The Lutheran Hymnary and users thereof benefited from our saint’s large hymnological library and extensive knowledge of hymnology.  Doving donated that library to Luther College, Decorah, Iowa, in 1934.  Since 1997 the custodian of said library has been Luther Seminary, St. Paul, Minnesota.  That library contains thousands of hymnals and books about hymns in more than 300 languages and from six continents.  The oldest book in the collection dates to the middle 1600s; the most recent volume comes from the early 1900s.  It is a collection which a recognized expert in the field of hymnology assembled.

Carl Doving (D.D., Luther College, Decorah, Iowa, 1931), died at Chicago, Illinois, on October 2, 1937.  His hymn translations survive, and not only in out-of-print hymnbooks.  My survey of germane, current hymnals reveals the following count of Doving texts, in descending order:

  1. Evangelical Lutheran Hymnary (The Evangelical Lutheran Synod, 1996)–16;
  2. Ambassador Hymnal for Lutheran Worship (The Association of Free Lutheran Congregations, 1994)–11;
  3. Christian Worship:  A Lutheran Hymnal (Wisconsin Evangelical Lutheran Synod, 1993)–5;
  4. Lutheran Service Book (The Lutheran Church–Missouri Synod, 2006)–3;
  5. The Covenant Hymnal:  A Worshipbook (The Evangelical Covenant Church of America, 1996)–2;
  6. The Service Book:  A Lutheran Homecoming (unofficial, Evangelical Lutheran Church in America, 2001)–2;
  7. Celebrating Grace Hymnal (Cooperative Baptist Fellowship, 2010)–1;
  8. Chalice Hymnal (Christian Church (Disciples of Christ), 1995)–1;
  9. Evangelical Lutheran Worship (Evangelical Lutheran Church in America, 2006)–1;
  10. Moravian Book of Worship (Moravian Church in America, 1995)–1;
  11. The New Century Hymnal (United Church of Christ, 1995)–1;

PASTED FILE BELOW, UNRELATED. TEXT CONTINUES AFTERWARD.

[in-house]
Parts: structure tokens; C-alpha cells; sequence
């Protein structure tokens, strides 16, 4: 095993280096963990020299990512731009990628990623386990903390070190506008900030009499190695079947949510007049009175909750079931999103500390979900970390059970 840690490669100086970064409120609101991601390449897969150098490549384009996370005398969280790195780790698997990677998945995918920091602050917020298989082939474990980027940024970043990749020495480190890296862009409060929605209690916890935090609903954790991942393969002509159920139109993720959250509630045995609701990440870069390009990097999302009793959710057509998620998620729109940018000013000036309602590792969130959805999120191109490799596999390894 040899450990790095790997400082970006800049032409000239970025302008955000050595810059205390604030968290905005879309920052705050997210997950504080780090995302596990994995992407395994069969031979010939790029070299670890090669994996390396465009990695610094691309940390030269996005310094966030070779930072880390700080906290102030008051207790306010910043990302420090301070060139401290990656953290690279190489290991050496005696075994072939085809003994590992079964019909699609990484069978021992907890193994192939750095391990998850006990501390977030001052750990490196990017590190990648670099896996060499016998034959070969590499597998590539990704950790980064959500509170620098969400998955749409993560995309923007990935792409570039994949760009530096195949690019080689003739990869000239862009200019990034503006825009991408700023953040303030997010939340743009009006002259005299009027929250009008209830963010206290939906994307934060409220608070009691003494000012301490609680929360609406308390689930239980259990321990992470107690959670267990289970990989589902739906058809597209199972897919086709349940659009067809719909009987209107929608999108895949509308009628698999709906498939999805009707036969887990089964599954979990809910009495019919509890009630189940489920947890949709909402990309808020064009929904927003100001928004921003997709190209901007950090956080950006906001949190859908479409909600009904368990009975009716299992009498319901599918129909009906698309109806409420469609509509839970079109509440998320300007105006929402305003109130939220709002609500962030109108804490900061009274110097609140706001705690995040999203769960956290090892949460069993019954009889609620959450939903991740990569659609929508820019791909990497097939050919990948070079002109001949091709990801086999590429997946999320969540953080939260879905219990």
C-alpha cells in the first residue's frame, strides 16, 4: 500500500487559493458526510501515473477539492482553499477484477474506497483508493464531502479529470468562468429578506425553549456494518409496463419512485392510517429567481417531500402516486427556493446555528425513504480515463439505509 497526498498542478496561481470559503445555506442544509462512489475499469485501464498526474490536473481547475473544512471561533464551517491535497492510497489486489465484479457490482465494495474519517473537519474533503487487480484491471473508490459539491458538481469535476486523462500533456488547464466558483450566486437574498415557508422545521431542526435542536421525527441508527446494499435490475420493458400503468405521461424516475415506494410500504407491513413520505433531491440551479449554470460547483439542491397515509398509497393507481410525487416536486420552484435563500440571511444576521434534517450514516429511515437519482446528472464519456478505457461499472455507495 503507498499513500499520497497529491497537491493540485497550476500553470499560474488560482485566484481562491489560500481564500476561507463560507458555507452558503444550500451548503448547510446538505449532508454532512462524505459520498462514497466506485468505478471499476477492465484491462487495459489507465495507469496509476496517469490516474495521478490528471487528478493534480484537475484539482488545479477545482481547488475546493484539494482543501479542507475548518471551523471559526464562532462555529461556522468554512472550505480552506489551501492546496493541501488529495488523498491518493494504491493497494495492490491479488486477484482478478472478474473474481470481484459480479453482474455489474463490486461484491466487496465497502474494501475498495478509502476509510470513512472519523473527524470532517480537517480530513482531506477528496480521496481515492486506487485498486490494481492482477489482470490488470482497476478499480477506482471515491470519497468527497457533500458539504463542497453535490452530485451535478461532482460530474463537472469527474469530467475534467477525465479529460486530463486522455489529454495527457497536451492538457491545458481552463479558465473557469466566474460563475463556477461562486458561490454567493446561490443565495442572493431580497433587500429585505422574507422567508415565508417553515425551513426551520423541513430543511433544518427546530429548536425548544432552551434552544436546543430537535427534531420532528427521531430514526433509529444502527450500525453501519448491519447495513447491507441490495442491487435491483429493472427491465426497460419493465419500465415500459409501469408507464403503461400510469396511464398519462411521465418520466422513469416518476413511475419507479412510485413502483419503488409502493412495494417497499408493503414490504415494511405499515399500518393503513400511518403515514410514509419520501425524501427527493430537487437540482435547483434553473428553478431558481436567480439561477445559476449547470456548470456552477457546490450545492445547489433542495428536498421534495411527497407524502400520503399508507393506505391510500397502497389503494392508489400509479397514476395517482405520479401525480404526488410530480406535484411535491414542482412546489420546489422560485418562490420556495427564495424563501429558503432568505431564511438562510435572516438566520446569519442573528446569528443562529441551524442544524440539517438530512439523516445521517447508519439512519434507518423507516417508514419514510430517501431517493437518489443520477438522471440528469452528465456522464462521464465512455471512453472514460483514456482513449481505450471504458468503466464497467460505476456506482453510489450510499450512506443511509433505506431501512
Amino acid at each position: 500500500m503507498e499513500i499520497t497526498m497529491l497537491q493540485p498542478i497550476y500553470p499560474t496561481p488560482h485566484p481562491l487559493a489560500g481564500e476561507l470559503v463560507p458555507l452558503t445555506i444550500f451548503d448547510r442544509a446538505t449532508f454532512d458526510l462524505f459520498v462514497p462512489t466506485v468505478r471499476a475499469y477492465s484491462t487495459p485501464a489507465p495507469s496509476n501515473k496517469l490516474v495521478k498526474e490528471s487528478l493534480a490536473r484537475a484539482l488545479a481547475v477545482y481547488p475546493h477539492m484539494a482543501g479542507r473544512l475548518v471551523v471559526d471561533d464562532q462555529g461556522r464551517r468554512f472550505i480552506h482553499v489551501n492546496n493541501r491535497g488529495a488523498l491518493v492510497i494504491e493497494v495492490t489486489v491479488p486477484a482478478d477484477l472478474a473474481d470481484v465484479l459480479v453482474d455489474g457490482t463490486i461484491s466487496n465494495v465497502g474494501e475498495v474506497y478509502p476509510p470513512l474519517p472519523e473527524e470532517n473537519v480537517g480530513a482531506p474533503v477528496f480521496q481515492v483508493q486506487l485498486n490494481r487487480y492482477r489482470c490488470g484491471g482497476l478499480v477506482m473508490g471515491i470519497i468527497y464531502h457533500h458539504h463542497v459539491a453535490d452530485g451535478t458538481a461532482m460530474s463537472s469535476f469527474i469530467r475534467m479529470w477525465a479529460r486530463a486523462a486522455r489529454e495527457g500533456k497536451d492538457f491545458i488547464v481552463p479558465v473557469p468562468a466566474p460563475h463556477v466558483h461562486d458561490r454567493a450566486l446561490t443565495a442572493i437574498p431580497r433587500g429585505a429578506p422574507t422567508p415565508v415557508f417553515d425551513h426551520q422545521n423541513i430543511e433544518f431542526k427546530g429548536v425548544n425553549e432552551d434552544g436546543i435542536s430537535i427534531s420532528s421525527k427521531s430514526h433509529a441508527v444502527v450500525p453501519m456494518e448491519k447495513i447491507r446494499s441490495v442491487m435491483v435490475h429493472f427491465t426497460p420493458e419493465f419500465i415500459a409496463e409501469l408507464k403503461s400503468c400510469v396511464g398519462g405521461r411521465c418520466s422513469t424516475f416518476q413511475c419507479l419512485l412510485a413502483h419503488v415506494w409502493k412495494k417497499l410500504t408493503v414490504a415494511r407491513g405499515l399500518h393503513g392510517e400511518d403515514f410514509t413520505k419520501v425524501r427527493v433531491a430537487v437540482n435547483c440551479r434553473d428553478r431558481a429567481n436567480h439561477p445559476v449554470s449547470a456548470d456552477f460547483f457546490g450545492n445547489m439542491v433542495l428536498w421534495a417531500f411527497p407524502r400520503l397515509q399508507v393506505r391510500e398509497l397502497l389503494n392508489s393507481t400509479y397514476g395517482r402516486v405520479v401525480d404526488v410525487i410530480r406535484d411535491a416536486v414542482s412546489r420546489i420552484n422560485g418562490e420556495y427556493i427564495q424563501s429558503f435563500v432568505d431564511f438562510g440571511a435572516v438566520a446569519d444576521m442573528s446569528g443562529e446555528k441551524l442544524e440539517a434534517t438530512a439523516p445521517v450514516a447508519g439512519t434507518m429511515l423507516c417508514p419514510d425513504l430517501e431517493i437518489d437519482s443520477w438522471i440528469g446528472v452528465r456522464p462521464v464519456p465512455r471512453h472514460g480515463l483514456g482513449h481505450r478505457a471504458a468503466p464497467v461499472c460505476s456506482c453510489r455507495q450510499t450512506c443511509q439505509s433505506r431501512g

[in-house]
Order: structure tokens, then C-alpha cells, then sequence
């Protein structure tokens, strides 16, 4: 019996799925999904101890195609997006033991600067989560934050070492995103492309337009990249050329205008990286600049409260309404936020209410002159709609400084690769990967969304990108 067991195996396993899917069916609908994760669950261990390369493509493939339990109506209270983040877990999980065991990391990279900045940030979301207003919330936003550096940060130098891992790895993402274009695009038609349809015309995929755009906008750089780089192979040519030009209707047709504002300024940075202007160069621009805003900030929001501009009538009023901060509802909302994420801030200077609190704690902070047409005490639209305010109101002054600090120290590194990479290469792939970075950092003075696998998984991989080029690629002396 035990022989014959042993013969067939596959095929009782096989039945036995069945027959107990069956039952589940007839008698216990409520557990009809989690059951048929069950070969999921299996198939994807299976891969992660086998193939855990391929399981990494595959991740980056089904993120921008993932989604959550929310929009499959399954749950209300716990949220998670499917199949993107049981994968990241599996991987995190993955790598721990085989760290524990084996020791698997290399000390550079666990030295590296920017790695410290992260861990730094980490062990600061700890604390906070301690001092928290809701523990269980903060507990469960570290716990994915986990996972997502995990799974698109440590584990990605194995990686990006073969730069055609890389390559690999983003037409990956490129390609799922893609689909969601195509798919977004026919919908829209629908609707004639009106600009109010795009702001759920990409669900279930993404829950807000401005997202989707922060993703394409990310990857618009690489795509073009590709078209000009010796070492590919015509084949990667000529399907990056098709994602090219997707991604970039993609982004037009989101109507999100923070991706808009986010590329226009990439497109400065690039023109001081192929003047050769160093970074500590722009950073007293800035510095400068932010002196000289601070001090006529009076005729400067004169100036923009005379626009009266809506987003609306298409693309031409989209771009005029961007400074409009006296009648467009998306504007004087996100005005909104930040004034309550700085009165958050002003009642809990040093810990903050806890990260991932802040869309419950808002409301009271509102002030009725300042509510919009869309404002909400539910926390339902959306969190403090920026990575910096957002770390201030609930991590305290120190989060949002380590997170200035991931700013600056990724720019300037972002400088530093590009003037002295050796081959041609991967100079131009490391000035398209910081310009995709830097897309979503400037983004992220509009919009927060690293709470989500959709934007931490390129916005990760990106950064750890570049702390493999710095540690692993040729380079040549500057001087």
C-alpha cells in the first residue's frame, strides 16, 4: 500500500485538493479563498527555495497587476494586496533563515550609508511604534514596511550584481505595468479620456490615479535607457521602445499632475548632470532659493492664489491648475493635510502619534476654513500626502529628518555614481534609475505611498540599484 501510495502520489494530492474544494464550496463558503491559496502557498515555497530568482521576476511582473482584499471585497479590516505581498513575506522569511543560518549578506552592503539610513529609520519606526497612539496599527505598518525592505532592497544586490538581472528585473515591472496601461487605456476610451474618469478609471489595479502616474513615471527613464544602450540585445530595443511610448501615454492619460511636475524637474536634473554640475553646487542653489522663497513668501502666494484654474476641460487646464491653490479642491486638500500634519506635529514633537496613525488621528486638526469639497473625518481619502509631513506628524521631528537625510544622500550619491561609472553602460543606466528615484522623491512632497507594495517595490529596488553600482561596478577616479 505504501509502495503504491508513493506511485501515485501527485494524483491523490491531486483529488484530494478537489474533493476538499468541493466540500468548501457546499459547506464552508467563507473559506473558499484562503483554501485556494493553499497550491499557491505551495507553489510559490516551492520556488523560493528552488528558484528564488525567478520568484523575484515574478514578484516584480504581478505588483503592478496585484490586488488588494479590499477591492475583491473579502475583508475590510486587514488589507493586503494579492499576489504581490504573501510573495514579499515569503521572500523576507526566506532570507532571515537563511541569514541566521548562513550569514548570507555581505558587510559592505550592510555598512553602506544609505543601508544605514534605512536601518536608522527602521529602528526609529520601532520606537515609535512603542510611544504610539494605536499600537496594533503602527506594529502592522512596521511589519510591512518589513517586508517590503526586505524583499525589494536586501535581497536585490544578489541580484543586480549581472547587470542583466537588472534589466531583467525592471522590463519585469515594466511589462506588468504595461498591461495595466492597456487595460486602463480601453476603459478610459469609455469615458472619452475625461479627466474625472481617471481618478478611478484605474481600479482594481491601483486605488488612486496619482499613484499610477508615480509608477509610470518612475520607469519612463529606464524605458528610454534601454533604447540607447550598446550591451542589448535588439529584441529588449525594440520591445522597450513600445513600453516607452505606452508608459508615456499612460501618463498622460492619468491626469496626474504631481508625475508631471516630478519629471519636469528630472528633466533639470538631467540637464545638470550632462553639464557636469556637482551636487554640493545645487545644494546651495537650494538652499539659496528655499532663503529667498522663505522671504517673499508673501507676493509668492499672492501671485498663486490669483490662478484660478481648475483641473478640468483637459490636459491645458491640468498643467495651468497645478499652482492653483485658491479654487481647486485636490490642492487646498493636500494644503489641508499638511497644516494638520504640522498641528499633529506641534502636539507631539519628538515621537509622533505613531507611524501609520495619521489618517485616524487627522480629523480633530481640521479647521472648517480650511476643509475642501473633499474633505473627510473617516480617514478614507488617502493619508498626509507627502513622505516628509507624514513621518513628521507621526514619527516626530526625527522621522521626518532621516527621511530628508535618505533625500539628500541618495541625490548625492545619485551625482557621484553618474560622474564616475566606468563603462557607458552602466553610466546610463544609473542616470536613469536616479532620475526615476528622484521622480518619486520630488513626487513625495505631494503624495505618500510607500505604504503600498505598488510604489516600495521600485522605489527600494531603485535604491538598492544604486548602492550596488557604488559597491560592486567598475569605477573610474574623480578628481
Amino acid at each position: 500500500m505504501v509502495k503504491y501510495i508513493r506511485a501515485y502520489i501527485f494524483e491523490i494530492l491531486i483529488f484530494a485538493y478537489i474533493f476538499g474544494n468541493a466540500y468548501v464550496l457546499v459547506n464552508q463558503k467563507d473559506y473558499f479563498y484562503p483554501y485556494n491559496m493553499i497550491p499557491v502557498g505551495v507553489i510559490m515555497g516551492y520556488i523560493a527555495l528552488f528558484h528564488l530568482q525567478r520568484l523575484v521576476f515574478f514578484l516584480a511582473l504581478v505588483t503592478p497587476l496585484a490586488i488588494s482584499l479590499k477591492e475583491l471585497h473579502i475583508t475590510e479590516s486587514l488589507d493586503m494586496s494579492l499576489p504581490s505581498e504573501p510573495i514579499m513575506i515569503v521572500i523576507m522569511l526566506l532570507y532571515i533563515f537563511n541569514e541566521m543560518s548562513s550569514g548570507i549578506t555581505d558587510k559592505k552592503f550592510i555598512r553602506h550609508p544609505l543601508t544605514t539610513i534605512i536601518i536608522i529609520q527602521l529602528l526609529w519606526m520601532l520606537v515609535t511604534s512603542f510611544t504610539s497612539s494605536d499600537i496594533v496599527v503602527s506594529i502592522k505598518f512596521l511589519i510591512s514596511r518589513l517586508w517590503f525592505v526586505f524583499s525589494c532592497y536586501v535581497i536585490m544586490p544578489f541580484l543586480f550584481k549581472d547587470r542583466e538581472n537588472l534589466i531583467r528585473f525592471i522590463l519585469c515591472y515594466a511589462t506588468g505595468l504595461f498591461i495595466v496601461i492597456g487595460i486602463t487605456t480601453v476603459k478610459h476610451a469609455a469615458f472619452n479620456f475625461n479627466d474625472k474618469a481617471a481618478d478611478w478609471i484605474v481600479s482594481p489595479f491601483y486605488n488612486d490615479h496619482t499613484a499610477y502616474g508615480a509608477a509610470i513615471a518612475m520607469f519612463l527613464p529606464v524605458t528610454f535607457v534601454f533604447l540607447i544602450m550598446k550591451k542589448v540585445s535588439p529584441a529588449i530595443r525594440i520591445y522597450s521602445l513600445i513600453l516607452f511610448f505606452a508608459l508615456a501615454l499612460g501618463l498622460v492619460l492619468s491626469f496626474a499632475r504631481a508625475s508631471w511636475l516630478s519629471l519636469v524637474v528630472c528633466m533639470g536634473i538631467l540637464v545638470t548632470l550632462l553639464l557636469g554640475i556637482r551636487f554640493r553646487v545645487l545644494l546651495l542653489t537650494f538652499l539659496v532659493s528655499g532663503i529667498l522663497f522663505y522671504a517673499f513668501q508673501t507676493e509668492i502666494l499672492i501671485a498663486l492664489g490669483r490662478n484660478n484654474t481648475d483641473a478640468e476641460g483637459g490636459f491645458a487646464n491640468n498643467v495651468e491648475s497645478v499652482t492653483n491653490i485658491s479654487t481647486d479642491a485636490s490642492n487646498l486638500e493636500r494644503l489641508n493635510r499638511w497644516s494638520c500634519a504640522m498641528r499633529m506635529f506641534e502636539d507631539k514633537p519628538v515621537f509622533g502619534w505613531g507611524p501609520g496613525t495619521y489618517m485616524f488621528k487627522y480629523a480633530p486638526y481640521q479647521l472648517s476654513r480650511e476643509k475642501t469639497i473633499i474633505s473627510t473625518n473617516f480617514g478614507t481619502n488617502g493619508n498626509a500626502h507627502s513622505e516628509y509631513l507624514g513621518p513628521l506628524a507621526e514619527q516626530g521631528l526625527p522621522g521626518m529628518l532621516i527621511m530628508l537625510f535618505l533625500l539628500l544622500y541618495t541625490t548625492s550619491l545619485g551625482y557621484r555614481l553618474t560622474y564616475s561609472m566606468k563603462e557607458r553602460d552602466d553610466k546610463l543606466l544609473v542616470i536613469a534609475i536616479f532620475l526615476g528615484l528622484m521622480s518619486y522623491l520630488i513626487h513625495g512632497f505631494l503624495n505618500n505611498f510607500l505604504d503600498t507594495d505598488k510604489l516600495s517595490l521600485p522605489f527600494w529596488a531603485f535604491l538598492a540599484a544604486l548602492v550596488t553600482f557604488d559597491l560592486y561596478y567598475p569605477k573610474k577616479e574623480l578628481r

12. The Seventh-day Adventist Hymnal (Seventh-day Adventist Church, 1985)–1;
  13. Trinity Hymnal–Baptist Edition (Reformed Baptist, 1995)–1; and
  14. Trinity Hymnal–Revised Edition (Orthodox Presbyterian Church and Presbyterian Church in America, 1990)–1.

I checked many other current hymnals in my collection and found no Carl Doving texts in them.

The top two hymnals on the list come from denominations with a dominant Norwegian heritage.  The Evangelical Lutheran Synod formed in opposition to the merger which created the Norwegian Lutheran Church of America (1917-1946)/The Evangelical Lutheran Church (1946-1960), which merged into The American Lutheran Church (1960-1987).  The Association of Free Lutheran Congregations is the remnant of The Lutheran Free Church, which merged into The American Lutheran Church (1960-1987) in 1963.  The Evangelical Lutheran Church in America also has a strong Norwegian heritage.

Denominations with strong German roots include the Wisconsin Evangelical Lutheran Synod, The Lutheran Church–Missouri Synod, the Evangelical Lutheran Church in America, the Moravian Church in America, and the United Church of Christ.

The Evangelical Lutheran Church in America has strong Swedish and Danish roots, as well as Icelandic and Finnish heritages.  Hymnals of Swedish and Danish immigrant denominations had a stronger Scandinavian hymnody than non-ethnic U.S. Lutheran hymnbooks have had, beginning with the Service Book and Hymnal (1958).  The Evangelical Covenant Church of America has Swedish immigrant roots.

The Lutheran Church–Missouri Synod has an ethnic Finnish constituency also.

Our saint left a fine legacy, one which continues to benefit people.

KENNETH RANDOLPH TAYLOR

APRIL 29, 2015 COMMON ERA

THE FEAST OF SAINTS BOSA OF YORK, JOHN OF BEVERLEY, WILFRID THE YOUNGER, AND ACCA OF HEXHAM, ROMAN CATHOLIC BISHOPS

THE FEAST OF SAINT CATHERINE OF SIENNA, ROMAN CATHOLIC NUN

THE FEAST OF TIMOTHY REES, ANGLICAN BISHOP OF LLANDAFF

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Holy God, whose majesty surpasses all human definitions and capacity to grasp,

thank you for those (especially Carl Doving)

who have nurtured and encouraged the reverent worship of you.

May their work inspire us to worship you in knowledge, truth, and beauty.

In the Name of the Father, and of the Son, and of the Holy Spirit.  Amen.

1 Chronicles 25:1-8

Psalm 145

Revelation 15:1-4

John 4:19-26

KENNETH RANDOLPH TAYLOR

NOVEMBER 27, 2012 COMMON ERA

THE FEAST OF SAINT JAMES INTERCISUS, ROMAN CATHOLIC MARTYR

THE FEAST OF HENRY SLOANE COFFIN, U.S. PRESBYTERIAN THEOLOGIAN

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Posted April 29, 2015 by neatnik2009 in October 2, Saints of the 1870s, Saints of the 1880s, Saints of the 1890s, Saints of the 1900s, Saints of the 1910s, Saints of the 1920s, Saints of the 1930s

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Feast of Victor Olof Petersen (February 14)   1 comment